Buzzing from a concoction of prescription meds and too many Coors Lights, Doug McKown rumbled down Interstate 85 toward Atlanta.
"Why do I have to lose everything?" he wondered that night in mid-2006.
A psychiatrist had prescribed the pills for McKown when he couldn't sleep or eat after he had been arrested on drug charges that May.
He planned to confront his former girlfriend, Erin Jenkins, who made the drug deal that led to felony charges against McKown. He had driven Jenkins to the scene of the sale and police had found cocaine in his house. She claimed in court that McKown helped her make the deal.
As an elected official, York County's coroner for nearly a dozen years, McKown's job was in peril, and he could face up to 25 years in prison.
Nevertheless, by his own admission, he was hammered and on the road.
McKown never made it to Atlanta that night. Somewhere around Greenville, he threw up on himself and pulled onto an exit. He called his buddies, who came to bring him home.
"Chicken," one said, using McKown's childhood nickname. "You can let this kill you. Or you can stop feeling sorry for yourself and pick yourself up, dust yourself off and start living again."
"I was fine after that," McKown recalls now, two years later and, he says, a long way from the despondent man mired in self pity and his own vomit that night.
McKown, 39, has different problems these days. He was acquitted of the cocaine charges during a May trial but was convicted of unlawfully possessing a half-pill of Viagra. The judge sentenced him to a year of probation.
The misdemeanor conviction couldn't keep McKown out of public office -- it takes a felony conviction to disqualify an elected official -- and in June he told York County he was coming back to the coroner's job, from which Gov. Mark Sanford had suspended him two years earlier.
His return was short-lived. On July 17, McKown was arrested again, this time in North Carolina, on charges of drinking while driving and an open container violation. The next day, he was arrested in York County, accused of violating his probation.
McKown resigned and his last day as coroner was Aug. 13.
A tough sell
Since last month, McKown has been staying in his parents' lakefront home, serving 30 days of house arrest with a monitoring bracelet bound to his ankle, punishment for violating probation.
He was allowed to go to North Carolina for a court appearance about his charges there. He asked the judge to postpone his hearing until after his probation ends, claiming he could be arrested in South Carolina if he pleads guilty to any charges. The judge said no.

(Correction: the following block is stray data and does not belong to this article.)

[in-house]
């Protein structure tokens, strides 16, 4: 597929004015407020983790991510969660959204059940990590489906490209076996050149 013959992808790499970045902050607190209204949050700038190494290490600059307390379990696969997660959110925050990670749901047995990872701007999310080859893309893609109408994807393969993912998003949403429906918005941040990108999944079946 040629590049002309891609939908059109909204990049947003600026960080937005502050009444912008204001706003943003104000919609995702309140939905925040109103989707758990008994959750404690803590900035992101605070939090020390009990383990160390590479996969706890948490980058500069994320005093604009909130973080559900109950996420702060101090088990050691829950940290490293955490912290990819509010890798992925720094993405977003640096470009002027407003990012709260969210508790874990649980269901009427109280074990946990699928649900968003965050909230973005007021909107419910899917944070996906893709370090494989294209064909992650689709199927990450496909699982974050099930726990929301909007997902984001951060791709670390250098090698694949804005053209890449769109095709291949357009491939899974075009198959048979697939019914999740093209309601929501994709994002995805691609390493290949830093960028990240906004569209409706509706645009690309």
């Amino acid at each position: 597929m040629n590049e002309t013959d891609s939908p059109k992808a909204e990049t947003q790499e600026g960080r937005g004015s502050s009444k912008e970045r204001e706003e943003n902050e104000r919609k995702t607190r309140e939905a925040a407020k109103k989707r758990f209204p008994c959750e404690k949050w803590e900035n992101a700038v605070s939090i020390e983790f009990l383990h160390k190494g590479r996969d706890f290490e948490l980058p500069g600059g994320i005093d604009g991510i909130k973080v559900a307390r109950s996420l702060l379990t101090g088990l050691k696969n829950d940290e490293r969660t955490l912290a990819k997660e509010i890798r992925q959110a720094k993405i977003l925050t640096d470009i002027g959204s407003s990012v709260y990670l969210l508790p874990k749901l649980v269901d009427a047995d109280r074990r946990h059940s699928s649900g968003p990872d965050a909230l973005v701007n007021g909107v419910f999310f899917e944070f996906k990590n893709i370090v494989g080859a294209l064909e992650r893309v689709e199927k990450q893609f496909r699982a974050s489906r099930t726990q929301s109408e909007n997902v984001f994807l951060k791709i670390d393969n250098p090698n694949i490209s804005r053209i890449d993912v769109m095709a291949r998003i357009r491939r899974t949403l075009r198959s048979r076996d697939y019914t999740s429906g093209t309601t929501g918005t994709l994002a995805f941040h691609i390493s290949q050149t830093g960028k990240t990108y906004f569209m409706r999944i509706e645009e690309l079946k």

He's spent his time at home, talking to lawyers, in between building his MySpace page and watching cooking shows or CNN on TV.
He set up a cookout for his friends -- guys he's known since high school, with nicknames like "Billy-Billy," "Nealio" and "Short Bus."
They call McKown "Chicken" because, as a kid, someone saw him with barbecue sauce all over himself.
But McKown's friends are ticked at him. Some testified at his trial in May, putting their jobs and reputations on the line for a guy who police said was dealing cocaine from his house. McKown said he wasn't guilty, and they believed him. They rejoiced with him after he was acquitted.
Then came his latest run-in with the law in July. He says he drove his county vehicle to North Carolina to pick up a friend who'd had too much to drink and needed a ride home. He said he didn't know his friend was drinking beer inside the SUV until an officer pulled him over.
For his buddies, that's a tough sell.
"I don't believe none of that," said Billy Bolin, who met McKown as a student at York Comprehensive High School. "I just told him right up front. I said, 'Doug, you can make all the excuses in the world. And tell anybody anything. ... You're gonna have to prove yourself.'"
But McKown's friends did go to his cookout, talking to him about his future. At nearly 40 years old, they say, Doug needs to grow up.
"You're gonna to have to do something that you have never done in your entire life, and that's build a resume and go out and look for a job," Bolin told him. "Sooner or later, you're gonna get off of this house arrest and you're gonna have to get your life back in order."
'He was a good kid'
McKown never thought he would end up like this.
The youngest of four sons, he was born in Rhode Island, several years before his father retired from the Navy and returned to York County. His dad used the G.I. Bill to study electrical engineering and worked at the Catawba Nuclear Station for more than two decades.
In high school, McKown was popular, the kind of guy who talked to everyone.
"He would have no problem speaking with the president or speaking with a man out on the street," said his brother, Ken McKown, who lives in York. "The same person would be in each situation. (He) wouldn't be overly impressed by the president, or overly put out by the person on the street."
As a teen, Doug McKown was big for his age, and when football coach Bill Pate moved to York in 1983, he thought the hefty freshman had the potential to be a good offensive lineman.